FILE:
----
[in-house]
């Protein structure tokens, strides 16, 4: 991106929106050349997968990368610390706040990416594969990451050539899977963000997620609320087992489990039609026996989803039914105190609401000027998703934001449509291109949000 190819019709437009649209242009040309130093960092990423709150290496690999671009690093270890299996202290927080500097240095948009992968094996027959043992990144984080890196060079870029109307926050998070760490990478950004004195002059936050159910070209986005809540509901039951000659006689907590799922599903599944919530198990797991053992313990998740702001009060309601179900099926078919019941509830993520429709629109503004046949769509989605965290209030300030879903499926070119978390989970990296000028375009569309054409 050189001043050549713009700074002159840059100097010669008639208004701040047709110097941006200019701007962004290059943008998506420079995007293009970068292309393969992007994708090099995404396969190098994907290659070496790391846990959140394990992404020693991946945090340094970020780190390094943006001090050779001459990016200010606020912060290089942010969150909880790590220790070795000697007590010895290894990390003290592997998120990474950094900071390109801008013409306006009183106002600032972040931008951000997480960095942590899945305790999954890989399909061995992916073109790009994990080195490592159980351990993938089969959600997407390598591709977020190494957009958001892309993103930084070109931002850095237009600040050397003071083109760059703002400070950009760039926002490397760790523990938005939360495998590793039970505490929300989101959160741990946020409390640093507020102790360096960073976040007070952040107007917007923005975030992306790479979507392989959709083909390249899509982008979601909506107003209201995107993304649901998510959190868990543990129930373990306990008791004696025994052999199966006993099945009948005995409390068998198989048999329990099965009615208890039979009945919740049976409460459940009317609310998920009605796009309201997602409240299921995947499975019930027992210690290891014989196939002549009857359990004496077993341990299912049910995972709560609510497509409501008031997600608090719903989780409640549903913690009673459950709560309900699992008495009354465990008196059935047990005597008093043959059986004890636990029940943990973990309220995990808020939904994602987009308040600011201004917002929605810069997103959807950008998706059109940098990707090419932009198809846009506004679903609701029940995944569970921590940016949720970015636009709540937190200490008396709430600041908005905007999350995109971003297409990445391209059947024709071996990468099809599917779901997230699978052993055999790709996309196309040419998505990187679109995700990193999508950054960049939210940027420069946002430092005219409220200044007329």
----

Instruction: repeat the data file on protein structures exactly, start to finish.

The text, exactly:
[in-house]
């Protein structure tokens, strides 16, 4: 991106929106050349997968990368610390706040990416594969990451050539899977963000997620609320087992489990039609026996989803039914105190609401000027998703934001449509291109949000 190819019709437009649209242009040309130093960092990423709150290496690999671009690093270890299996202290927080500097240095948009992968094996027959043992990144984080890196060079870029109307926050998070760490990478950004004195002059936050159910070209986005809540509901039951000659006689907590799922599903599944919530198990797991053992313990998740702001009060309601179900099926078919019941509830993520429709629109503004046949769509989605965290209030300030879903499926070119978390989970990296000028375009569309054409 050189001043050549713009700074002159840059100097010669008639208004701040047709110097941006200019701007962004290059943008998506420079995007293009970068292309393969992007994708090099995404396969190098994907290659070496790391846990959140394990992404020693991946945090340094970020780190390094943006001090050779001459990016200010606020912060290089942010969150909880790590220790070795000697007590010895290894990390003290592997998120990474950094900071390109801008013409306006009183106002600032972040931008951000997480960095942590899945305790999954890989399909061995992916073109790009994990080195490592159980351990993938089969959600997407390598591709977020190494957009958001892309993103930084070109931002850095237009600040050397003071083109760059703002400070950009760039926002490397760790523990938005939360495998590793039970505490929300989101959160741990946020409390640093507020102790360096960073976040007070952040107007917007923005975030992306790479979507392989959709083909390249899509982008979601909506107003209201995107993304649901998510959190868990543990129930373990306990008791004696025994052999199966006993099945009948005995409390068998198989048999329990099965009615208890039979009945919740049976409460459940009317609310998920009605796009309201997602409240299921995947499975019930027992210690290891014989196939002549009857359990004496077993341990299912049910995972709560609510497509409501008031997600608090719903989780409640549903913690009673459950709560309900699992008495009354465990008196059935047990005597008093043959059986004890636990029940943990973990309220995990808020939904994602987009308040600011201004917002929605810069997103959807950008998706059109940098990707090419932009198809846009506004679903609701029940995944569970921590940016949720970015636009709540937190200490008396709430600041908005905007999350995109971003297409990445391209059947024709071996990468099809599917779901997230699978052993055999790709996309196309040419998505990187679109995700990193999508950054960049939210940027420069946002430092005219409220200044007329």